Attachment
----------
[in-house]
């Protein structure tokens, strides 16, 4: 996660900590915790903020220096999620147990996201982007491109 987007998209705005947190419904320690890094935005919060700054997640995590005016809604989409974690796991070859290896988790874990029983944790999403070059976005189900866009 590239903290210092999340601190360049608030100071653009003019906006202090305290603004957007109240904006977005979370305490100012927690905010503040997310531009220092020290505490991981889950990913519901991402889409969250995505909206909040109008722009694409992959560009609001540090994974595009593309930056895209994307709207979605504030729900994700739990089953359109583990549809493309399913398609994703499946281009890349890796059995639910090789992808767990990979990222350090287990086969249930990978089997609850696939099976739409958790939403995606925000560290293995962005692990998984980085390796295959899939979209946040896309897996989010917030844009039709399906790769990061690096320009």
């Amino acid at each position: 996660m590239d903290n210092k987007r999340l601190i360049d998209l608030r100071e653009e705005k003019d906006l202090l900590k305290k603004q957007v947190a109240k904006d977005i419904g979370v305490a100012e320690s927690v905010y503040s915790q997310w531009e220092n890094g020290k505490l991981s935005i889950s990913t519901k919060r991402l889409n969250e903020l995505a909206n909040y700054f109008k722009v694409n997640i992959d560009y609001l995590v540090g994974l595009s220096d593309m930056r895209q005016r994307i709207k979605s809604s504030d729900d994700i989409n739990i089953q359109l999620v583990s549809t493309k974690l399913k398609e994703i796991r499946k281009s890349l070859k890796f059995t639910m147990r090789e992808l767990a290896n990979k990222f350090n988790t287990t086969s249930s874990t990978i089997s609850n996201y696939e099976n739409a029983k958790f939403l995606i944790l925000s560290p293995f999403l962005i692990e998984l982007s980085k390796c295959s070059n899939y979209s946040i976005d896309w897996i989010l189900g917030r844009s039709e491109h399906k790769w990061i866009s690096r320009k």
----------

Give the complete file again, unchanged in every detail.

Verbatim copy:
[in-house]
């Protein structure tokens, strides 16, 4: 996660900590915790903020220096999620147990996201982007491109 987007998209705005947190419904320690890094935005919060700054997640995590005016809604989409974690796991070859290896988790874990029983944790999403070059976005189900866009 590239903290210092999340601190360049608030100071653009003019906006202090305290603004957007109240904006977005979370305490100012927690905010503040997310531009220092020290505490991981889950990913519901991402889409969250995505909206909040109008722009694409992959560009609001540090994974595009593309930056895209994307709207979605504030729900994700739990089953359109583990549809493309399913398609994703499946281009890349890796059995639910090789992808767990990979990222350090287990086969249930990978089997609850696939099976739409958790939403995606925000560290293995962005692990998984980085390796295959899939979209946040896309897996989010917030844009039709399906790769990061690096320009």
């Amino acid at each position: 996660m590239d903290n210092k987007r999340l601190i360049d998209l608030r100071e653009e705005k003019d906006l202090l900590k305290k603004q957007v947190a109240k904006d977005i419904g979370v305490a100012e320690s927690v905010y503040s915790q997310w531009e220092n890094g020290k505490l991981s935005i889950s990913t519901k919060r991402l889409n969250e903020l995505a909206n909040y700054f109008k722009v694409n997640i992959d560009y609001l995590v540090g994974l595009s220096d593309m930056r895209q005016r994307i709207k979605s809604s504030d729900d994700i989409n739990i089953q359109l999620v583990s549809t493309k974690l399913k398609e994703i796991r499946k281009s890349l070859k890796f059995t639910m147990r090789e992808l767990a290896n990979k990222f350090n988790t287990t086969s249930s874990t990978i089997s609850n996201y696939e099976n739409a029983k958790f939403l995606i944790l925000s560290p293995f999403l962005i692990e998984l982007s980085k390796c295959s070059n899939y979209s946040i976005d896309w897996i989010l189900g917030r844009s039709e491109h399906k790769w990061i866009s690096r320009k």